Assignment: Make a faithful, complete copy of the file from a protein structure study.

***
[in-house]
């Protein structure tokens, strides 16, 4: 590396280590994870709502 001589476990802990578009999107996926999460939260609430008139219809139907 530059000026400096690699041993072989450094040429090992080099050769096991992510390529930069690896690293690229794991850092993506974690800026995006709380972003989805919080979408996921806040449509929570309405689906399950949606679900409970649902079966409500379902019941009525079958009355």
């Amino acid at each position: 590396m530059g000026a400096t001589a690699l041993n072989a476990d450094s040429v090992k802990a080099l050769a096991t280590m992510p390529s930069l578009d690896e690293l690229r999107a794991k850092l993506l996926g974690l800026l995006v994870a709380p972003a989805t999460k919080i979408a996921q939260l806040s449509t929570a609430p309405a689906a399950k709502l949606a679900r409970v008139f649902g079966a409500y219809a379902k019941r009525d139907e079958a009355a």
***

[in-house]
């Protein structure tokens, strides 16, 4: 590396280590994870709502 001589476990802990578009999107996926999460939260609430008139219809139907 530059000026400096690699041993072989450094040429090992080099050769096991992510390529930069690896690293690229794991850092993506974690800026995006709380972003989805919080979408996921806040449509929570309405689906399950949606679900409970649902079966409500379902019941009525079958009355």
């Amino acid at each position: 590396m530059g000026a400096t001589a690699l041993n072989a476990d450094s040429v090992k802990a080099l050769a096991t280590m992510p390529s930069l578009d690896e690293l690229r999107a794991k850092l993506l996926g974690l800026l995006v994870a709380p972003a989805t999460k919080i979408a996921q939260l806040s449509t929570a609430p309405a689906a399950k709502l949606a679900r409970v008139f649902g079966a409500y219809a379902k019941r009525d139907e079958a009355a």